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Chive alive

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Like Casanova seducing the women of Venice, Chives swept into town and ignited the passions of food lovers. All the talk of fresh local ingredients and seasonal menus had foodies talking; being featured on Life Network’s Opening Soon brought huge amounts of publicity, and the bistro was off and running. But that was almost five years ago (December 2001), and I wondered if the flames were still burning.

I will confess to having had doubts about the longevity of Chives, located as it is toward the middle of Barrington on one of the less-travelled blocks. No parking and a walk-up to the second-floor dining room didn’t seem all that convenient in such a fickle business.

Once you do make it up the lovely, gently curving wooden staircase, it’s a beautiful restaurant. A fireplace on one end, deep flame-coloured walls and light wooden floors make for a dramatic and intimate space. They’ve added a private dining room on the front, a bright airy space perfect for parties.

I especially like the “wine cellar,” a room with a table for four that once served as a bank vault. Decorated with wall sconces and wine bottles, this space could be very romantic (if a little claustrophobic).

We start our meal with the “hot pot” (soup of the day, $6.99) and the pan-fried Annapolis Feta Cheese ($8.99). Someone in the kitchen loves asparagus, for this soup does justice to the spring vegetable—intensely flavoured, garnished with creme fraiche and is that parsley oil? Divine. The feta, a triangle of golden browned cheese, sits atop a compote of tomatoes, cucumber, peppers, olives and vinaigrette, a Greek salad of unique architecture, the flavours of the Mediterranean created with local ingredients.

On to our main courses, the salmon ($22.99) and pork tenderloin ($21.99). The salmon is a large (almost too large) filet, tender and moist, with vegetables and potato hodge-podge. I’m not a mustard pickle fan, which is the condiment that comes with this salmon, but they are fine pickles that I am sure a pickle fan would love.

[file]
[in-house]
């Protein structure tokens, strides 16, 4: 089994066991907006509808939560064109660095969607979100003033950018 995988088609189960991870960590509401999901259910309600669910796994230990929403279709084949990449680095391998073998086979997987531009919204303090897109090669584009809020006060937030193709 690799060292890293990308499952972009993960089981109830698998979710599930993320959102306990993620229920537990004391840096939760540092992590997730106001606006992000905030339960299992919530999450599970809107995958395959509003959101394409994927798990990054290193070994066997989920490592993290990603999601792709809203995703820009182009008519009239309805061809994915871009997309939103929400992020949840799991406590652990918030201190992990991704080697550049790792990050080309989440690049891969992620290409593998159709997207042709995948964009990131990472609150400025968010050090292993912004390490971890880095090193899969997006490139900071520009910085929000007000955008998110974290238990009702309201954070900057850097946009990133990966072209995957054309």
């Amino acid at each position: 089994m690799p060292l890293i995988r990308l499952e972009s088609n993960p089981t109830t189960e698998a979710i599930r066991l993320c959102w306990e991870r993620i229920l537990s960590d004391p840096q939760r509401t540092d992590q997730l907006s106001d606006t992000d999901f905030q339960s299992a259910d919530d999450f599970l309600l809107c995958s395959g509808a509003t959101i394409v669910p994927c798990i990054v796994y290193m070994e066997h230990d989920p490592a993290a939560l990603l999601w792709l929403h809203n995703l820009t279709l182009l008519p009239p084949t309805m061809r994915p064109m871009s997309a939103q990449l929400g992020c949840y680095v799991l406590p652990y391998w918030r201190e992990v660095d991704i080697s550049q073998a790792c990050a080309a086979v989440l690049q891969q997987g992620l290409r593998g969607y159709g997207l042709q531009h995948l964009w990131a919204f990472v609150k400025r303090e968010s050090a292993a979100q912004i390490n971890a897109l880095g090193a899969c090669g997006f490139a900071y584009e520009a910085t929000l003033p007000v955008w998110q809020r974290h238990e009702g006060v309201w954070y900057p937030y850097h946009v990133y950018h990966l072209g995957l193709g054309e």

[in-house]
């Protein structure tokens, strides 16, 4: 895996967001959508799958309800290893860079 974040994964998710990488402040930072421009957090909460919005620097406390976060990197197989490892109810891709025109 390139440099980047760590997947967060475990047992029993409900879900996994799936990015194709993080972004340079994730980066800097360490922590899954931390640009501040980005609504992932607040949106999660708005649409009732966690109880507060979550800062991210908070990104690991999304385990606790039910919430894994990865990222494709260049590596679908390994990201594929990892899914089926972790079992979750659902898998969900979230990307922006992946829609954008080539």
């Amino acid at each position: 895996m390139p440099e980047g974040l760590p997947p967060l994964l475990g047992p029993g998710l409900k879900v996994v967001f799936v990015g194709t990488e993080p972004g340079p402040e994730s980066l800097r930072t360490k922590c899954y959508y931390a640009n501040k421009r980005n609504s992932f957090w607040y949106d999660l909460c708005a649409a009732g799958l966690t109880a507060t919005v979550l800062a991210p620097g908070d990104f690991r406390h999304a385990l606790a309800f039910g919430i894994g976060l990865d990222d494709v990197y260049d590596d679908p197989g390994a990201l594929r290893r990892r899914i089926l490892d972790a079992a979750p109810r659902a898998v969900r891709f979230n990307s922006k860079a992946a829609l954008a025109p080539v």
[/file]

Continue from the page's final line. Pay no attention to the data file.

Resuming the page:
The pork tenderloin is wrapped in bacon, smoked and served on polenta (baked cornmeal), all on the house barbecue sauce. Another large portion, the pork is served medium and sliced thickly. Polenta is too often served as nothing more than a backdrop for the protein, a bland rubbery chunk of unmemorable blahness, but not here. This polenta is full of sweet corn and laced with the taste of aged cheddar, fulfilling on its own. But it’s the sauce that’s the star of this dish. Smoky, sweet, hard to put a finger on; the taste reminds me of a Mexican manchamantel (literally, “tablecloth stainer”) sauce, only lighter on the chipotles (smoked jalapenos). It cries out for more of the warm tea biscuits (with which we began our meal) to sop up every drop.

When chef Craig Flinn and pastry chef Darren Lewis, the owners, opened Chives their wish was to create “an extraordinary casual dining experience,” with seasonal, fresh ingredients and high-quality food and service. So often such intense passion burns out, unable to be sustained, and like old lovers, we part ways with bittersweet regret at what might have been.

It is exhausting to stick unwaveringly with a vision, and the fact that Flinn and Lewis have kept the fires burning at Chives is nothing short of remarkable.

Chives Canadian Bistro1537 Barrington Street 420-9626 Nightly 5-9:30pm

Keep the fires burning with Liz Feltham on the web: www.foodcritic.ca

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